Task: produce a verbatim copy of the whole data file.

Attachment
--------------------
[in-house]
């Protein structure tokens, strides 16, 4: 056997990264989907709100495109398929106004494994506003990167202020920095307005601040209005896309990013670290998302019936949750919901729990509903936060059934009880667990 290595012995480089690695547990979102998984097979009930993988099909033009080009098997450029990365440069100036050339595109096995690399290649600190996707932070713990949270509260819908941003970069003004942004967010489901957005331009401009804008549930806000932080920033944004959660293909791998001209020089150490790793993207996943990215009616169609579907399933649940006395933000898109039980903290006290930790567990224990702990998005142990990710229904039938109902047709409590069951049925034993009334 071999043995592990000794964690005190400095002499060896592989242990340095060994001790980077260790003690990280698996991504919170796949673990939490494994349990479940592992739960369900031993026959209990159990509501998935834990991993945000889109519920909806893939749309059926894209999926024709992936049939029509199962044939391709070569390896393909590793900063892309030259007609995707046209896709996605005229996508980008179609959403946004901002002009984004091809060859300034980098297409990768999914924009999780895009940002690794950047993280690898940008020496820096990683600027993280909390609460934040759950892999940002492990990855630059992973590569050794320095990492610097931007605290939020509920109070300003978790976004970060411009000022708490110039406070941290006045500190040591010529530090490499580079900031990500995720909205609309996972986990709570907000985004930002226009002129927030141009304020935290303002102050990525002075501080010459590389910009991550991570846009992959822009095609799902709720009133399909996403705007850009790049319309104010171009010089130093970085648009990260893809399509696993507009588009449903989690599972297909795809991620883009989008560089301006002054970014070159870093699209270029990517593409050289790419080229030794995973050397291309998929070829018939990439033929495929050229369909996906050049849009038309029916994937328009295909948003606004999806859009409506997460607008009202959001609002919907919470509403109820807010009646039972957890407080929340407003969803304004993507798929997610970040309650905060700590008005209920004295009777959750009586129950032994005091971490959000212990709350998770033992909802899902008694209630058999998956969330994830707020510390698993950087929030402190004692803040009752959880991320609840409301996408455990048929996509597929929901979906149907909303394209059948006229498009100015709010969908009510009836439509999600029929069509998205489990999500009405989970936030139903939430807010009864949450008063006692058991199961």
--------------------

[in-house]
């Protein structure tokens, strides 16, 4: 056997990264989907709100495109398929106004494994506003990167202020920095307005601040209005896309990013670290998302019936949750919901729990509903936060059934009880667990 290595012995480089690695547990979102998984097979009930993988099909033009080009098997450029990365440069100036050339595109096995690399290649600190996707932070713990949270509260819908941003970069003004942004967010489901957005331009401009804008549930806000932080920033944004959660293909791998001209020089150490790793993207996943990215009616169609579907399933649940006395933000898109039980903290006290930790567990224990702990998005142990990710229904039938109902047709409590069951049925034993009334 071999043995592990000794964690005190400095002499060896592989242990340095060994001790980077260790003690990280698996991504919170796949673990939490494994349990479940592992739960369900031993026959209990159990509501998935834990991993945000889109519920909806893939749309059926894209999926024709992936049939029509199962044939391709070569390896393909590793900063892309030259007609995707046209896709996605005229996508980008179609959403946004901002002009984004091809060859300034980098297409990768999914924009999780895009940002690794950047993280690898940008020496820096990683600027993280909390609460934040759950892999940002492990990855630059992973590569050794320095990492610097931007605290939020509920109070300003978790976004970060411009000022708490110039406070941290006045500190040591010529530090490499580079900031990500995720909205609309996972986990709570907000985004930002226009002129927030141009304020935290303002102050990525002075501080010459590389910009991550991570846009992959822009095609799902709720009133399909996403705007850009790049319309104010171009010089130093970085648009990260893809399509696993507009588009449903989690599972297909795809991620883009989008560089301006002054970014070159870093699209270029990517593409050289790419080229030794995973050397291309998929070829018939990439033929495929050229369909996906050049849009038309029916994937328009295909948003606004999806859009409506997460607008009202959001609002919907919470509403109820807010009646039972957890407080929340407003969803304004993507798929997610970040309650905060700590008005209920004295009777959750009586129950032994005091971490959000212990709350998770033992909802899902008694209630058999998956969330994830707020510390698993950087929030402190004692803040009752959880991320609840409301996408455990048929996509597929929901979906149907909303394209059948006229498009100015709010969908009510009836439509999600029929069509998205489990999500009405989970936030139903939430807010009864949450008063006692058991199961």